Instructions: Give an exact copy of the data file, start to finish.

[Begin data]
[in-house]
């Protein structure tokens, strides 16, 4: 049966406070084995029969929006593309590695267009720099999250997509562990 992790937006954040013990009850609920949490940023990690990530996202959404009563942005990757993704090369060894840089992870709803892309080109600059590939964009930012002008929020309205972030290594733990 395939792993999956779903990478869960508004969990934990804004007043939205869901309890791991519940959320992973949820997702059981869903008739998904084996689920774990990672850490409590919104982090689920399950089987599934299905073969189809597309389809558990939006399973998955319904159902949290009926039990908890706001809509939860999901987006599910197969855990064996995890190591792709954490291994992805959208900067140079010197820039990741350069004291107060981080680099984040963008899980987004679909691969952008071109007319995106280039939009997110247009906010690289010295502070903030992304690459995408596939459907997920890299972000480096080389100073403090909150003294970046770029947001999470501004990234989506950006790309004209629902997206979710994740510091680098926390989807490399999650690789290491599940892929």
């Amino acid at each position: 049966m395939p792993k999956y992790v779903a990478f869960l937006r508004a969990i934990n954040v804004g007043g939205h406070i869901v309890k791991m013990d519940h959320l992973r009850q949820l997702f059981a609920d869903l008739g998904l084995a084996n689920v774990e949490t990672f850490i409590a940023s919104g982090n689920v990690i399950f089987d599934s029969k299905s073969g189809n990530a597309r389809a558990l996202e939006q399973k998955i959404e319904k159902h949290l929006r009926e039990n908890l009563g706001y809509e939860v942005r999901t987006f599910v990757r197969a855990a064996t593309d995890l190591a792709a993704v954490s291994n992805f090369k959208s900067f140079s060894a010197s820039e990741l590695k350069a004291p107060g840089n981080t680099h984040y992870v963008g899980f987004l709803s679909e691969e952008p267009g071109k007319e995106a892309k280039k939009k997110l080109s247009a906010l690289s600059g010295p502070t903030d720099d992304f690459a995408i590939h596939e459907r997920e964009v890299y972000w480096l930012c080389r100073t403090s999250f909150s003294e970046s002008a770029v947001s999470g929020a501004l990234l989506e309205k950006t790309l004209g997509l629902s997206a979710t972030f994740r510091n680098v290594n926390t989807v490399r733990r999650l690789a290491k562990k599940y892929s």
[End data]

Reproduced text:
[in-house]
């Protein structure tokens, strides 16, 4: 049966406070084995029969929006593309590695267009720099999250997509562990 992790937006954040013990009850609920949490940023990690990530996202959404009563942005990757993704090369060894840089992870709803892309080109600059590939964009930012002008929020309205972030290594733990 395939792993999956779903990478869960508004969990934990804004007043939205869901309890791991519940959320992973949820997702059981869903008739998904084996689920774990990672850490409590919104982090689920399950089987599934299905073969189809597309389809558990939006399973998955319904159902949290009926039990908890706001809509939860999901987006599910197969855990064996995890190591792709954490291994992805959208900067140079010197820039990741350069004291107060981080680099984040963008899980987004679909691969952008071109007319995106280039939009997110247009906010690289010295502070903030992304690459995408596939459907997920890299972000480096080389100073403090909150003294970046770029947001999470501004990234989506950006790309004209629902997206979710994740510091680098926390989807490399999650690789290491599940892929």
């Amino acid at each position: 049966m395939p792993k999956y992790v779903a990478f869960l937006r508004a969990i934990n954040v804004g007043g939205h406070i869901v309890k791991m013990d519940h959320l992973r009850q949820l997702f059981a609920d869903l008739g998904l084995a084996n689920v774990e949490t990672f850490i409590a940023s919104g982090n689920v990690i399950f089987d599934s029969k299905s073969g189809n990530a597309r389809a558990l996202e939006q399973k998955i959404e319904k159902h949290l929006r009926e039990n908890l009563g706001y809509e939860v942005r999901t987006f599910v990757r197969a855990a064996t593309d995890l190591a792709a993704v954490s291994n992805f090369k959208s900067f140079s060894a010197s820039e990741l590695k350069a004291p107060g840089n981080t680099h984040y992870v963008g899980f987004l709803s679909e691969e952008p267009g071109k007319e995106a892309k280039k939009k997110l080109s247009a906010l690289s600059g010295p502070t903030d720099d992304f690459a995408i590939h596939e459907r997920e964009v890299y972000w480096l930012c080389r100073t403090s999250f909150s003294e970046s002008a770029v947001s999470g929020a501004l990234l989506e309205k950006t790309l004209g997509l629902s997206a979710t972030f994740r510091n680098v290594n926390t989807v490399r733990r999650l690789a290491k562990k599940y892929s």